Clustered Tables Vs Heap Tables in SQL Server

This article explains the differences between Clustered Tables and Heap Tables in SQL Server.

Introduction Heap table

A heap is a table without a cluster index. Data is stored in a heap without specifying an order. We can create one or more non-Clustered Indexes on this table. Normally data is initially stored in the order in which rows are inserted into the table. The database engine can move the data around the heap to stored data efficiently so there is no guarantee of data order. When we insert data into heap tables, SQL Server tries to fill the pages as much as possible. Before inserting the records, SQL Server does not analyze the actual free space available on a page. It uses the Page Free Space (PFS) allocation map instead.

Heap Structures

The system table "sys.Partitions" contains one row for heaps with index_id=0 for each partition used by heap. A heap has a single partition by default. A heap may have multiple partitions. When a heap has multiple partitions then each partition has a heap structure that contains the data. For example if a heap has two partitions then two heap structures are present in the database, one in each partition.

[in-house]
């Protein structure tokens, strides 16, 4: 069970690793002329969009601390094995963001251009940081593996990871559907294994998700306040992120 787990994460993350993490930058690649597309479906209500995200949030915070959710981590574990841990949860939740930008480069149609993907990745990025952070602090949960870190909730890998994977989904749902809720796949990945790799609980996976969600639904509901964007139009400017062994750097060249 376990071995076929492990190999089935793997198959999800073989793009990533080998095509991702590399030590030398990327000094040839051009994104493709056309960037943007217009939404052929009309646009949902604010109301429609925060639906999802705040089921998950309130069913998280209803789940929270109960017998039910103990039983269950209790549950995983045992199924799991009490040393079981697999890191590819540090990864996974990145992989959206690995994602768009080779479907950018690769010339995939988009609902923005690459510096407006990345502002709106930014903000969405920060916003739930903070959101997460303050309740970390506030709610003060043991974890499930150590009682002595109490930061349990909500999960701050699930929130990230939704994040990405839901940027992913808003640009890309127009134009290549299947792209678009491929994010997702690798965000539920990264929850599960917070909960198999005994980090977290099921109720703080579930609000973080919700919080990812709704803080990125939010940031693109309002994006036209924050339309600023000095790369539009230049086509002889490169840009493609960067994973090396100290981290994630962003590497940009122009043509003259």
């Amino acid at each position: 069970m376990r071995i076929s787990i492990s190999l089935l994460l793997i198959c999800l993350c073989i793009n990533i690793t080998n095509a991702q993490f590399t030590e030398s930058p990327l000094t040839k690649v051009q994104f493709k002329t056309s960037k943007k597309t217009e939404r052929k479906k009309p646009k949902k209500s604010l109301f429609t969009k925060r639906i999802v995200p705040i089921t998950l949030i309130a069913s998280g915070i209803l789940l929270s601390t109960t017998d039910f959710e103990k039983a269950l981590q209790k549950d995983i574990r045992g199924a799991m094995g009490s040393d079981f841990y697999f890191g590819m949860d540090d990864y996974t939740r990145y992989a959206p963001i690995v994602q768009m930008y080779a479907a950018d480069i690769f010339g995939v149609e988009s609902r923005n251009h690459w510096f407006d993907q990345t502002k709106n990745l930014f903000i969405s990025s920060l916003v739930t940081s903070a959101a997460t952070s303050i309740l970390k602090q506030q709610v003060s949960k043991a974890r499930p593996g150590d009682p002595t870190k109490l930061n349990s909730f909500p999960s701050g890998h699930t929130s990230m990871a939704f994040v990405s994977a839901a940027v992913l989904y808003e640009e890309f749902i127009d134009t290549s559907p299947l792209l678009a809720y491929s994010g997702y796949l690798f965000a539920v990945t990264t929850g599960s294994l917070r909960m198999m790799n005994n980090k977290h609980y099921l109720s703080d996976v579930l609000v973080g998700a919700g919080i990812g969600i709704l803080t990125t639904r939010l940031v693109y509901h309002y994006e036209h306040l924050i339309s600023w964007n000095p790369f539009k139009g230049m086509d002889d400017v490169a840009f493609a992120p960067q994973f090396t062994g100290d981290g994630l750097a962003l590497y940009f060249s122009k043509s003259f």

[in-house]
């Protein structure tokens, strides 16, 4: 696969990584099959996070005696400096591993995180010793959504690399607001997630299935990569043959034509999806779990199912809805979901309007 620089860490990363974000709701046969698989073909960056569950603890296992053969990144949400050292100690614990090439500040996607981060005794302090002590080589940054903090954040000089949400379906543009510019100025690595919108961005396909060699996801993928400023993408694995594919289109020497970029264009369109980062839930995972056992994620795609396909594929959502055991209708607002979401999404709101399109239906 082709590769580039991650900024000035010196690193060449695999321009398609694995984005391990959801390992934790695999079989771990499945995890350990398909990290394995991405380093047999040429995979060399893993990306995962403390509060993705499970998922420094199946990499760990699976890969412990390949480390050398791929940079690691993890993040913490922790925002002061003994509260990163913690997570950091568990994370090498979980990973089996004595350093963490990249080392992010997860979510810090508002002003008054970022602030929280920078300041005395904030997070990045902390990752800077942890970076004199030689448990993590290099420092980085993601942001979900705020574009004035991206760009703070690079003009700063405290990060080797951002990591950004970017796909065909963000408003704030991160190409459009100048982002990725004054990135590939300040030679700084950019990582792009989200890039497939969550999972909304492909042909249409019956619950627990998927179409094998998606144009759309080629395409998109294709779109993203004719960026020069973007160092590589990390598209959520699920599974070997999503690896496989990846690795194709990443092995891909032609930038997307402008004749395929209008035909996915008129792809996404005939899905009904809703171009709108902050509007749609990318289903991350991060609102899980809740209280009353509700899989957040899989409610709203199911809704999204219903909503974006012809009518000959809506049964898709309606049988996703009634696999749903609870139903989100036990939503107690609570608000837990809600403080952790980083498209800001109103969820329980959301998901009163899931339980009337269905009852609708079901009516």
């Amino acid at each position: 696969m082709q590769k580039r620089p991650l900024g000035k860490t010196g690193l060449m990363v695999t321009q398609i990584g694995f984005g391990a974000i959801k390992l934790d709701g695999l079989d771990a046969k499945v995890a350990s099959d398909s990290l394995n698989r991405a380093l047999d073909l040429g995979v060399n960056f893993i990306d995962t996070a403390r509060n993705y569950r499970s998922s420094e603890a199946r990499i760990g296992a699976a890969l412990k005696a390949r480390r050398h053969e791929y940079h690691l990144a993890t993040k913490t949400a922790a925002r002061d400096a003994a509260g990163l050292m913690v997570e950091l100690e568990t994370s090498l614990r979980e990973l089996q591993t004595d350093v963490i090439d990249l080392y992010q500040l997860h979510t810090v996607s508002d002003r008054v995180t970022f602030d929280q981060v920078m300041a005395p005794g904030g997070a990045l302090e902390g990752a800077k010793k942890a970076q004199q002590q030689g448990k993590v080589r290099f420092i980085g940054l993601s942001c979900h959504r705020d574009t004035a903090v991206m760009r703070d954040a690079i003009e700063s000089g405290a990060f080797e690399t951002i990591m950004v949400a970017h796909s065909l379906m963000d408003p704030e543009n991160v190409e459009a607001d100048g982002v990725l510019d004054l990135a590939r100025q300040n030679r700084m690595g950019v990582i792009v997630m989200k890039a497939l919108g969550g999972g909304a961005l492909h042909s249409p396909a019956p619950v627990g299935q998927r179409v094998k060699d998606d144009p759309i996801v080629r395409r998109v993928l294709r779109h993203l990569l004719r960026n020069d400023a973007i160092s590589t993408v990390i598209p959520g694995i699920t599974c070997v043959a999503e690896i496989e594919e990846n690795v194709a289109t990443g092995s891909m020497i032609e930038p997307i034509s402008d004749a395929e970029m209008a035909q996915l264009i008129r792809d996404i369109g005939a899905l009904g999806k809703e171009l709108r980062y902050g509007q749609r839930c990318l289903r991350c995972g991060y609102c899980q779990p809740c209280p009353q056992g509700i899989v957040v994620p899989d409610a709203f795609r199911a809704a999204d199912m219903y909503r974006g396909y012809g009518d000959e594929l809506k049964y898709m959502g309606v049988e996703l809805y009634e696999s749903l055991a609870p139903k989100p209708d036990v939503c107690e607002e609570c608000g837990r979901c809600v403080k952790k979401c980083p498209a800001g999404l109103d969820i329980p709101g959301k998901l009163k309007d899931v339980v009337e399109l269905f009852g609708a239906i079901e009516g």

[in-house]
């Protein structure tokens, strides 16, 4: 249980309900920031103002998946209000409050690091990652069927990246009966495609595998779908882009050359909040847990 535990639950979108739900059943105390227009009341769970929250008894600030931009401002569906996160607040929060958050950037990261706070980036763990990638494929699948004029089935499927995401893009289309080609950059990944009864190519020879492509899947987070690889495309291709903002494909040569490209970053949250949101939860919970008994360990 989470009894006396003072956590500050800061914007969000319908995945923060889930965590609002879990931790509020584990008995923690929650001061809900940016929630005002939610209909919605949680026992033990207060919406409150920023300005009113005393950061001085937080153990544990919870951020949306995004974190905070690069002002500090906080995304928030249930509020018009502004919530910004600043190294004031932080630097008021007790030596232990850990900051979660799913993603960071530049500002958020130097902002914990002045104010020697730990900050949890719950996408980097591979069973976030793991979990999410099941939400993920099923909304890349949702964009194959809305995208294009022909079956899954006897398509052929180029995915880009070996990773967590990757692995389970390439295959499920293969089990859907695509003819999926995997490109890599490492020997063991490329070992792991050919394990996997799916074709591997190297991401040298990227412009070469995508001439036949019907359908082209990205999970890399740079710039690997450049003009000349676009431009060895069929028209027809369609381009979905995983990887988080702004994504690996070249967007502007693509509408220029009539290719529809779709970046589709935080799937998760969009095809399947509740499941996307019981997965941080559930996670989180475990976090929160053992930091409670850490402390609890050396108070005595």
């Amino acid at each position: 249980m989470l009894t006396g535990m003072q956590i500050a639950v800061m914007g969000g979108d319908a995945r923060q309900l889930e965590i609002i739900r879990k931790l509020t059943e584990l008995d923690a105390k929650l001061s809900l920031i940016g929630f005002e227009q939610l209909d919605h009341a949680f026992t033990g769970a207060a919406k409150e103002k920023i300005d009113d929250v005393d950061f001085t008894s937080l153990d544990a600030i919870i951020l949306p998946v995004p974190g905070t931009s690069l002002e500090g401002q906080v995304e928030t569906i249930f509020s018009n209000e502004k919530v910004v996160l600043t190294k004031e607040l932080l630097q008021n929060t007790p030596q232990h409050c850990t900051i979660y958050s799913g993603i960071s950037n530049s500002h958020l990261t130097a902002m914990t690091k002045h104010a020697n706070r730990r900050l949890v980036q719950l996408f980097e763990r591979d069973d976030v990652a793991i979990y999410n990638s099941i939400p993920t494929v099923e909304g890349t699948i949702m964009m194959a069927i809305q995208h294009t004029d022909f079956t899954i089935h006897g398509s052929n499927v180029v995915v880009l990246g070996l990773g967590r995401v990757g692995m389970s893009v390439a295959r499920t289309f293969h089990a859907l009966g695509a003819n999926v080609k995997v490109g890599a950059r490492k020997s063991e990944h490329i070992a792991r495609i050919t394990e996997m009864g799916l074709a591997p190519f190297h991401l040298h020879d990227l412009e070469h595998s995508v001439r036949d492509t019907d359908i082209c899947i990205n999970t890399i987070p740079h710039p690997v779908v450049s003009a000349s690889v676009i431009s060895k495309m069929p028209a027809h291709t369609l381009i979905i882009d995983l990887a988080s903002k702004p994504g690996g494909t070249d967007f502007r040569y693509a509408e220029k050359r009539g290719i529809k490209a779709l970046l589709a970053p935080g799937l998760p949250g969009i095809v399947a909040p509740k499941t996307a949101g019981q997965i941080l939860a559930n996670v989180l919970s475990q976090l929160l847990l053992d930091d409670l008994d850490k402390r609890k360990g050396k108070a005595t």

Each heap structure will have one or more allocation units to store and manage the data within a partition for each data type. So each heap will have at least one IN_ROW_DATA allocation unit per partition, one LOB_DATA allocation unit per partition if it contains a LOB object, one ROW_OVERFLOW_DATA allocation unit per partition if the column length exceeds the 8060 byte row size limit.

The system view "sys.system_internals_allocation_units" has the column "first_iam_page" that points tp the first Index Allocation Map (IAM) in the chain of IAM pages. An IAM represents something.

The following figure shows how the database engine uses IAM pages to retrieve data rows from a heap (in a single partition).



When to use Heap